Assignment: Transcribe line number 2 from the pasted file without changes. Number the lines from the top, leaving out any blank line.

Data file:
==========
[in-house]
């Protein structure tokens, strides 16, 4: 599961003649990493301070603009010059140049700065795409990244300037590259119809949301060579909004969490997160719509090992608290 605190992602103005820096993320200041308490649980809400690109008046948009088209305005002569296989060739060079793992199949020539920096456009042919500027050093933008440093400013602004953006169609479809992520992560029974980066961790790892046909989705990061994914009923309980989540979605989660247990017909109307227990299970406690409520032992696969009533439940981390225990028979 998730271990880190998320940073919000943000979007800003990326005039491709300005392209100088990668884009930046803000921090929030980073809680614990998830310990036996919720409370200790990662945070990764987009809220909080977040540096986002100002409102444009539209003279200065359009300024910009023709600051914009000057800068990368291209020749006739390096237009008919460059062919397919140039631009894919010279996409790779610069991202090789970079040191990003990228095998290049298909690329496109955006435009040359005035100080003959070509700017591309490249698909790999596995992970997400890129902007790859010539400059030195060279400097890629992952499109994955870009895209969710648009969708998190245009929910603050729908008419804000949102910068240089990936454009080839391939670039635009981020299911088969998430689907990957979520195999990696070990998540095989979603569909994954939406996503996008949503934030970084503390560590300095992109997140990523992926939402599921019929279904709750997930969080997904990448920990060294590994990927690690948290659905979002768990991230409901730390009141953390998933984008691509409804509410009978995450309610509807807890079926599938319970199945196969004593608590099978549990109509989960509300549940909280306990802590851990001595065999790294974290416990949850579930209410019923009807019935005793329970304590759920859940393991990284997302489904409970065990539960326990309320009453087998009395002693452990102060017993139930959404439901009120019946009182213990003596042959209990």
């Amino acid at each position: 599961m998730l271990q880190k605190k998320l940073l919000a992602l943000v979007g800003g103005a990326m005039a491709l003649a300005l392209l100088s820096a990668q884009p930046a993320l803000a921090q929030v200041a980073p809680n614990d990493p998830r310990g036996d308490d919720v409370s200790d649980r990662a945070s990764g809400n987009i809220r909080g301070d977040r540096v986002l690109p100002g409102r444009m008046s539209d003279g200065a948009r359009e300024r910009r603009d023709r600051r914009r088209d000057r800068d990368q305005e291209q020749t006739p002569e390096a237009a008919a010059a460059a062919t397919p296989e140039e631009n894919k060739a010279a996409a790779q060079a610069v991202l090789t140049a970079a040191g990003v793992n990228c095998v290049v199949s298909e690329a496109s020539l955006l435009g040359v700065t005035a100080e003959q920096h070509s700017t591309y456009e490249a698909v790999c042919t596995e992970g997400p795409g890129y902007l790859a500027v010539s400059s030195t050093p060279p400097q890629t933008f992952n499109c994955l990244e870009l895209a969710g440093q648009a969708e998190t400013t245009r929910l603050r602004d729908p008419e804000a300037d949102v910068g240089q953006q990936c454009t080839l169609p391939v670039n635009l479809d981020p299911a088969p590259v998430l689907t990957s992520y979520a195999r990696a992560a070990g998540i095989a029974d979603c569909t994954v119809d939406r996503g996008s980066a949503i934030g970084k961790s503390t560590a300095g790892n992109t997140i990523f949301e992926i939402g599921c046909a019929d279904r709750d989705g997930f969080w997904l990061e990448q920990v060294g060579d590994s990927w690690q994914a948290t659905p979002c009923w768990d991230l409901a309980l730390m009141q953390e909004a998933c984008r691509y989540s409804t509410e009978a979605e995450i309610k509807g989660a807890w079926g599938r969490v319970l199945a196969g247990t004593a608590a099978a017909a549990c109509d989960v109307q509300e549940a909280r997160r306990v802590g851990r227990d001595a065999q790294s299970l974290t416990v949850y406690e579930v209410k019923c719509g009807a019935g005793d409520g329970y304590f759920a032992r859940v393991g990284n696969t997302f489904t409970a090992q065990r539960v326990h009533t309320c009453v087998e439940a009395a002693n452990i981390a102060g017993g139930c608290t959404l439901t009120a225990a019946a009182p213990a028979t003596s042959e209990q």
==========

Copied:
């Protein structure tokens, strides 16, 4: 599961003649990493301070603009010059140049700065795409990244300037590259119809949301060579909004969490997160719509090992608290 605190992602103005820096993320200041308490649980809400690109008046948009088209305005002569296989060739060079793992199949020539920096456009042919500027050093933008440093400013602004953006169609479809992520992560029974980066961790790892046909989705990061994914009923309980989540979605989660247990017909109307227990299970406690409520032992696969009533439940981390225990028979 998730271990880190998320940073919000943000979007800003990326005039491709300005392209100088990668884009930046803000921090929030980073809680614990998830310990036996919720409370200790990662945070990764987009809220909080977040540096986002100002409102444009539209003279200065359009300024910009023709600051914009000057800068990368291209020749006739390096237009008919460059062919397919140039631009894919010279996409790779610069991202090789970079040191990003990228095998290049298909690329496109955006435009040359005035100080003959070509700017591309490249698909790999596995992970997400890129902007790859010539400059030195060279400097890629992952499109994955870009895209969710648009969708998190245009929910603050729908008419804000949102910068240089990936454009080839391939670039635009981020299911088969998430689907990957979520195999990696070990998540095989979603569909994954939406996503996008949503934030970084503390560590300095992109997140990523992926939402599921019929279904709750997930969080997904990448920990060294590994990927690690948290659905979002768990991230409901730390009141953390998933984008691509409804509410009978995450309610509807807890079926599938319970199945196969004593608590099978549990109509989960509300549940909280306990802590851990001595065999790294974290416990949850579930209410019923009807019935005793329970304590759920859940393991990284997302489904409970065990539960326990309320009453087998009395002693452990102060017993139930959404439901009120019946009182213990003596042959209990």